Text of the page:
Garrett v. Stanton et al
ORDER denying 35 Motion to Alter, Amend or Vacate this Court's October 22, 2008 Order. Signed by Judge William H. Steele on 11/7/08. (srr)
IN THE UNITED STATES DISTRICT COURT FOR THE SOUTHERN DISTRICT OF ALABAMA SOUTHERN DIVISION JEANETTE GARRETT, Plaintiff, v. CEONIA STANTON, et al., Defendants. ) ) ) ) ) ) ) ) )
CIVIL ACTION 08-0175-WS-M
ORDER This matter comes before the Court on Defendants' Motion to Alter, Amend, or Vacate Order (doc. 35). On October 22, 2008, the undersigned entered a 22-page Order (doc. 34) granting defendants' motion to dismiss in part, and denying said motion in part. Defendants now seek reconsideration of that ruling pursuant to Rule 59(e), Fed.R.Civ.P. Conspicuously absent from defendants' 18-page filing is any discussion of the applicable legal standard for reconsideration of a court decision under the Federal Rules of Civil Procedure, much less any explanation as to why defendants believe that standard is satisfied here. Nonetheless, the law is clear that defendants' Rule 59(e) Motion faces daunting threshold considerations. Indeed, "[i]n the interests of finality and conservation of scarce judicial resources, reconsideration of an order is an extraordinary remedy and is employed sparingly." Gougler v. Sirius Products, Inc., 370 F. Supp.2d 1185, 1189 (S.D. Ala. 2005); see also United States v. Bailey, 288 F. Supp.2d 1261, 1267 (M.D. Fla. 2003); Spellman v. Haley, 2004 WL 866837, *2 (M.D. Ala. Feb. 22, 2002) ("litigants should not use motions to reconsider as a kneejerk reaction to an adverse ruling").1 It is manifestly improper for a litigant to utilize Rule 59(e)
The pragmatic policy considerations underlying these principles are that "if every question once considered and decided remained open for reexamination in subsequent proceedings in that same case, [a district] court could not efficiently or satisfactorily perform its duties." Todd Shipyards Corp. v. Auto Transp., S.A., 763 F.2d 745, 750 (5th Cir. 1985). Imagine how a district court's workload would multiply if it was obliged to rule twice on the same arguments by the same party upon request.
as a platform "to relitigate old matters, or to raise arguments or present evidence that could have been raised prior to the entry of judgment." Exxon Shipping Co. v. Baker, --- U.S. ----, 128 S.Ct. 2605, 2617 n.5, 171 L.Ed.2d 570 (2008) (citation omitted).2 The Eleventh Circuit has also stated that "a motion to reconsider should not be used by the parties to set forth new theories of law." Mays v. U.S. Postal Service, 122 F.3d 43, 46 (11th Cir. 1997); see also Russell Petroleum Corp. v. Environ Products, Inc., 333 F. Supp.2d 1228, 1234 (M.D. Ala. 2004) (relying on Mays to deny motion to reconsider where movant advanced new arguments); Coppage v. U.S. Postal Service, 129 F. Supp.2d 1378, 1379-81 (M.D. Ga. 2001) (similar). Furthermore, the Eleventh Circuit has reaffirmed that "[t]he only grounds for granting [a Rule 59] motion are newly-discovered evidence or manifest errors of law or fact. A Rule 59(e) motion cannot be used to relitigate old matters, raise argument or present evidence that could have been raised prior to the entry of judgment." Arthur v. King, 500 F.3d 1335, 1343 (11th Cir. 2007) (internal citations and quotations omitted). Defendants' Rule 59(e) Motion proceeds in derogation of these principles. Indeed, defendants' first stated ground for relief is that the October 22 Order failed to address their defense that plaintiff's state-law claims for outrage, wantonness and civil conspiracy are barred by the applicable two-year limitations period. (Motion (doc. 35), at 1-3.)3 In briefing plaintiff's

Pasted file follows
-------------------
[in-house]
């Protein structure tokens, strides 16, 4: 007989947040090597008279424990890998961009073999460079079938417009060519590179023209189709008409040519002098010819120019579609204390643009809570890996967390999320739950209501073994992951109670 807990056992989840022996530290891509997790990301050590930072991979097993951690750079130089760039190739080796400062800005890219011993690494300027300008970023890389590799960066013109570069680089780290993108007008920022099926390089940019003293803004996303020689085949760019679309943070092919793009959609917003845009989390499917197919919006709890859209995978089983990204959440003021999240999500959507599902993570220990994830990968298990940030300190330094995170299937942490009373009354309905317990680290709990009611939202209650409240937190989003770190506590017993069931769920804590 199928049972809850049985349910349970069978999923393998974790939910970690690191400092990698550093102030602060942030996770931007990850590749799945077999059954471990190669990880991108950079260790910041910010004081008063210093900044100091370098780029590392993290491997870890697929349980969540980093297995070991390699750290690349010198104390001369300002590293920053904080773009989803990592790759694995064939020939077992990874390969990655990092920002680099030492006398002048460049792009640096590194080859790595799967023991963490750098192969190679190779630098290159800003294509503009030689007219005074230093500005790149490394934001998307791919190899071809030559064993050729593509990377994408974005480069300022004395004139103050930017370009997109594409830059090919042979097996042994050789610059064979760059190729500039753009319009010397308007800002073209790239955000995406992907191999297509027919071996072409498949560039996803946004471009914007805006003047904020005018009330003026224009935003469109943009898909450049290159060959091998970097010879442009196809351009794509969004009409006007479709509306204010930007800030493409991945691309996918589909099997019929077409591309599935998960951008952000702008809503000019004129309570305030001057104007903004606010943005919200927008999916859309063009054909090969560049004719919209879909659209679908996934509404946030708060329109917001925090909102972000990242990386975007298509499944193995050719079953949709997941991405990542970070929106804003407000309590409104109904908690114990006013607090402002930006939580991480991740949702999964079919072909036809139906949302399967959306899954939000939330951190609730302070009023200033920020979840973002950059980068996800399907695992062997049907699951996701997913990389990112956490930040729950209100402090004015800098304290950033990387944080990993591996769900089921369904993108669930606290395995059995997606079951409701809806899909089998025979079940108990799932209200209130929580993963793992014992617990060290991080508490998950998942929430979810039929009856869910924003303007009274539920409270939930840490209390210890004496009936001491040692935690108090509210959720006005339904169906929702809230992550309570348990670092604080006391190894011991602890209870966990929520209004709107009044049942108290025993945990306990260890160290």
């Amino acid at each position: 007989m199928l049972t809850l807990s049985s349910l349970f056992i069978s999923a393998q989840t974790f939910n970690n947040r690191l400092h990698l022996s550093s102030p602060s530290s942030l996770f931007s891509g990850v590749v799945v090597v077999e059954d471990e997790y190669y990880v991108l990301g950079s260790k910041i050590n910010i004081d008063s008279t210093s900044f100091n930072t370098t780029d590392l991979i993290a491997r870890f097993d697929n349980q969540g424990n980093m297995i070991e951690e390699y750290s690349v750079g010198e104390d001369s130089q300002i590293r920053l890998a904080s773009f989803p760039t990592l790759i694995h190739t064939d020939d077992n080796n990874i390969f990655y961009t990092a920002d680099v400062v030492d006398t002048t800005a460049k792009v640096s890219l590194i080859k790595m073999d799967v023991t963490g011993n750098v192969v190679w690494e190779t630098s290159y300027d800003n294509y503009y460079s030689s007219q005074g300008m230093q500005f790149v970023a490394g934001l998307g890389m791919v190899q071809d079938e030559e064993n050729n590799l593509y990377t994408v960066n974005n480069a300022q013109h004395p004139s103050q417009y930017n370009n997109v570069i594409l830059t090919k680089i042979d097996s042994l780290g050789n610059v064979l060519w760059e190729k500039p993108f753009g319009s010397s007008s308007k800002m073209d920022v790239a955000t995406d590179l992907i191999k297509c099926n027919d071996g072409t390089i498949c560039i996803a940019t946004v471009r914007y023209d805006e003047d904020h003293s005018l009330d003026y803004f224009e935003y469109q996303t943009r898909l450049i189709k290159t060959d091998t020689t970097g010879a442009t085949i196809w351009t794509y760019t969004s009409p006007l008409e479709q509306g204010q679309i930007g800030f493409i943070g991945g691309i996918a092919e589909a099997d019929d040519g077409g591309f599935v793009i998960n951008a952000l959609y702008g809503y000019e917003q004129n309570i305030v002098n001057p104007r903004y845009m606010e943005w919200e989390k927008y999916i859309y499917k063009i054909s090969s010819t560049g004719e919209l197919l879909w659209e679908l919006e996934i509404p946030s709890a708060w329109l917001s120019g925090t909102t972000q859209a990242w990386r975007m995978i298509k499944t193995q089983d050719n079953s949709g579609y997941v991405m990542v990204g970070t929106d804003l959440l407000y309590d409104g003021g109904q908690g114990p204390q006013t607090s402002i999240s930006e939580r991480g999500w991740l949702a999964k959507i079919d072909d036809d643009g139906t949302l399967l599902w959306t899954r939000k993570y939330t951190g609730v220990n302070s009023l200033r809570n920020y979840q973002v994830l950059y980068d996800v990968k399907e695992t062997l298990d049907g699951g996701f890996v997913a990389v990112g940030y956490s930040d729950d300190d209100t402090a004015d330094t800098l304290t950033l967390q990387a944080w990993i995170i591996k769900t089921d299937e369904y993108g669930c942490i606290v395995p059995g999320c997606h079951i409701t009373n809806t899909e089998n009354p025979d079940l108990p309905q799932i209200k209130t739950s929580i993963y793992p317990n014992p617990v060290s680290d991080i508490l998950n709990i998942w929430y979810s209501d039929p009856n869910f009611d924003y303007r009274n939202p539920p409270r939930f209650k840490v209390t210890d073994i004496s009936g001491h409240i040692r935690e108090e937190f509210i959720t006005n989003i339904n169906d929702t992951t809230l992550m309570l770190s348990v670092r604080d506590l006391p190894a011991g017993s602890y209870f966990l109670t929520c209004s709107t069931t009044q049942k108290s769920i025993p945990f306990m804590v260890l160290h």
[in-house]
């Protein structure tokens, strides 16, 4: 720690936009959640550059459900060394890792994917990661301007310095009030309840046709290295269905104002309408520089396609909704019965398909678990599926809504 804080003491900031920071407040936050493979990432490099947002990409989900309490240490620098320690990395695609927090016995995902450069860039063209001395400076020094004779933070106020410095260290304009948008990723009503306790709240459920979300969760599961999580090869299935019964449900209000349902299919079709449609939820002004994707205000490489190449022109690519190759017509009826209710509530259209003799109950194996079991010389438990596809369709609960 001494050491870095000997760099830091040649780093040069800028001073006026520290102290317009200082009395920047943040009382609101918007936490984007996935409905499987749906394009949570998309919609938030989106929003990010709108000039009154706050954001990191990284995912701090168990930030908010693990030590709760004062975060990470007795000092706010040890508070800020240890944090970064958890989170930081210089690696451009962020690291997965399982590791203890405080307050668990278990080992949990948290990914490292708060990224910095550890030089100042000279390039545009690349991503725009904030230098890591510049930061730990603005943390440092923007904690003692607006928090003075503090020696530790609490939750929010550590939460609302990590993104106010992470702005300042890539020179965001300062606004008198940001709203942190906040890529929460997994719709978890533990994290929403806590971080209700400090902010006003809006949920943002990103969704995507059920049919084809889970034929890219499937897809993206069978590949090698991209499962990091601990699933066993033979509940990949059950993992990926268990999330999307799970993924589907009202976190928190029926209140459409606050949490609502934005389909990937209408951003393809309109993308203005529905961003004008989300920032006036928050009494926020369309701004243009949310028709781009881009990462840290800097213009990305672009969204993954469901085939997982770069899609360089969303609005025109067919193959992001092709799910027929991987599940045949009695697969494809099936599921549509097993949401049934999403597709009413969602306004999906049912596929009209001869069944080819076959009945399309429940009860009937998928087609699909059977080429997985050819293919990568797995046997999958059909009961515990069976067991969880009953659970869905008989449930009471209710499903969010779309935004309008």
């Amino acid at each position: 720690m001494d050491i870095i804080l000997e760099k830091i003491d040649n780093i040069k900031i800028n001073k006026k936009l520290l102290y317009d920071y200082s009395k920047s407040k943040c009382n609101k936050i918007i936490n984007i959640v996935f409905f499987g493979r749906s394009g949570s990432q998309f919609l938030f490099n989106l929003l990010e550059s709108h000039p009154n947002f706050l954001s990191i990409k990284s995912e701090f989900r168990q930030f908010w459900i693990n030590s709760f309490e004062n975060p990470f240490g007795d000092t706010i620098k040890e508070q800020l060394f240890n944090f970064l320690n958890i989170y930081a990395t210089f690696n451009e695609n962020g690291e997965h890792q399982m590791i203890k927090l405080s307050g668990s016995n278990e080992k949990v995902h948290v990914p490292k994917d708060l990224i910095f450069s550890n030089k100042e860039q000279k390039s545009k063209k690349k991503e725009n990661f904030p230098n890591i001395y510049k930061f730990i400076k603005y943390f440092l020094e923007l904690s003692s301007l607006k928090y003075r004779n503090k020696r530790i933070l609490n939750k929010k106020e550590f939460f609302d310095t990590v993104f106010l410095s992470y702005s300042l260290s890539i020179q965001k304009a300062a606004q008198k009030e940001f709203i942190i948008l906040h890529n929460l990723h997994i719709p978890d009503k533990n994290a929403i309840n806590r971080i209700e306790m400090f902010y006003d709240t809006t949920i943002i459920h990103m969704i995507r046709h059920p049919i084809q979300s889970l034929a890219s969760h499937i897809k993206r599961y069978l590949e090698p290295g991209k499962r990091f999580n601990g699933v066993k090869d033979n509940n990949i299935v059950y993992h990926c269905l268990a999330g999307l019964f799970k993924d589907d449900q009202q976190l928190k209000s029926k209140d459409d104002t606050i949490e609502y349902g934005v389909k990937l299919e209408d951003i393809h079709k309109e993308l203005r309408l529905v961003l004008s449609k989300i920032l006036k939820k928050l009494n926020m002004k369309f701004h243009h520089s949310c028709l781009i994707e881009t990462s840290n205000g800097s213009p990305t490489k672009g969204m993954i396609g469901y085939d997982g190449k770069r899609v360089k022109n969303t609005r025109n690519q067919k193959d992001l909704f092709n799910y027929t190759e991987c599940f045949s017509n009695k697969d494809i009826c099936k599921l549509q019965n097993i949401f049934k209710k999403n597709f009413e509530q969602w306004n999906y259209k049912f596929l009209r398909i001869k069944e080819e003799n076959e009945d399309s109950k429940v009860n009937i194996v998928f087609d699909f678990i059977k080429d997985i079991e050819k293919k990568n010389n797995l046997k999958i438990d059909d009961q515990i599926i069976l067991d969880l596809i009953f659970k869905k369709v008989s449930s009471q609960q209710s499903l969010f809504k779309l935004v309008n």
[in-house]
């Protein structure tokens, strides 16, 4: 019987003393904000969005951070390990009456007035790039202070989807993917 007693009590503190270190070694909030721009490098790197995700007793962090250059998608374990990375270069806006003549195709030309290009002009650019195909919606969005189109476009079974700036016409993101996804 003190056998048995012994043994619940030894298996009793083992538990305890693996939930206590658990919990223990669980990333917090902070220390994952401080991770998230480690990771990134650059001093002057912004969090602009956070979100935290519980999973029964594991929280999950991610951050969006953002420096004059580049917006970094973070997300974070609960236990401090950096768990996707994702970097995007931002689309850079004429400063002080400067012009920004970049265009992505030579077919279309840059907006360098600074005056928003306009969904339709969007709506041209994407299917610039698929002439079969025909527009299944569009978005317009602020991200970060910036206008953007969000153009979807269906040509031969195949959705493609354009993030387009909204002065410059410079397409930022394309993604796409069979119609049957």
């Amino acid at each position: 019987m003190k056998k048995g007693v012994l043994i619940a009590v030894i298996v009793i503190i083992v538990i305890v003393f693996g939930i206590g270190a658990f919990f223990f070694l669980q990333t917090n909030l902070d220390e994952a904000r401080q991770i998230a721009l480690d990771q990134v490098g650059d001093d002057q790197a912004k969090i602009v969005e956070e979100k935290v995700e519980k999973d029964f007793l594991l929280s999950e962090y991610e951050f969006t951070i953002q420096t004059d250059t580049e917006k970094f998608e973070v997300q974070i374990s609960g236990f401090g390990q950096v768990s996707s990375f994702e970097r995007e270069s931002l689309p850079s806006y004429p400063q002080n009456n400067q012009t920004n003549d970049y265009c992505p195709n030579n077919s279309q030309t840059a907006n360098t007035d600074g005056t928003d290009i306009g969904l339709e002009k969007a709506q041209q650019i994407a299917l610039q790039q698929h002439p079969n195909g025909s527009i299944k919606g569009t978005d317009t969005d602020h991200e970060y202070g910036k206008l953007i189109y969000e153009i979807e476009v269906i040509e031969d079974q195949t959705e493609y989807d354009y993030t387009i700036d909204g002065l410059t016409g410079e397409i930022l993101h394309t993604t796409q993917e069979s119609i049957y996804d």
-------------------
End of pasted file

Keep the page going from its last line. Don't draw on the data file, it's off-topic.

See also Michael Linet, Inc. v. Village of Wellington, Fla., 408 F.3d 757, 763 (11th Cir. 2005) (noting that litigant "cannot use a Rule 59(e) motion to relitigate old matters, raise argument or present evidence that could have been raised prior to the entry of judgment"); American Home Assur. Co. v. Glenn Estess & Associates, Inc., 763 F.2d 1237, 1239 (11th Cir. 1985) (cautioning against use of motion to reconsider to afford a litigant "two bites at the apple"); Gipson v. Mattox, 511 F. Supp.2d 1182, 1185 (S.D. Ala. 2007) ("Nor may a party properly utilize a motion to reconsider as a vehicle for rehashing arguments considered and rejected in the underlying order."); Gougler, 370 F. Supp.2d at 1189 n.1 ("motions to reconsider are not a platform to relitigate arguments previously considered and rejected"). Remarkably, defendants fault the Report and Recommendation for similarly failing to rule on defendants' limitations defense with respect to these claims. (Doc. 35, at 1-2.) This criticism is striking for two reasons. First, in briefing plaintiff's objections to the Report and Recommendation, defendants stated that the Magistrate Judge had "found that ... her State law claims for outrage, wantonness and civil conspiracy were in fact timely." (Doc. 32, at 2.) Thus, defendants now contradict themselves as to what the Report and Recommendation says on this point. Second, they mischaracterize the Report and Recommendation, which unquestionably -23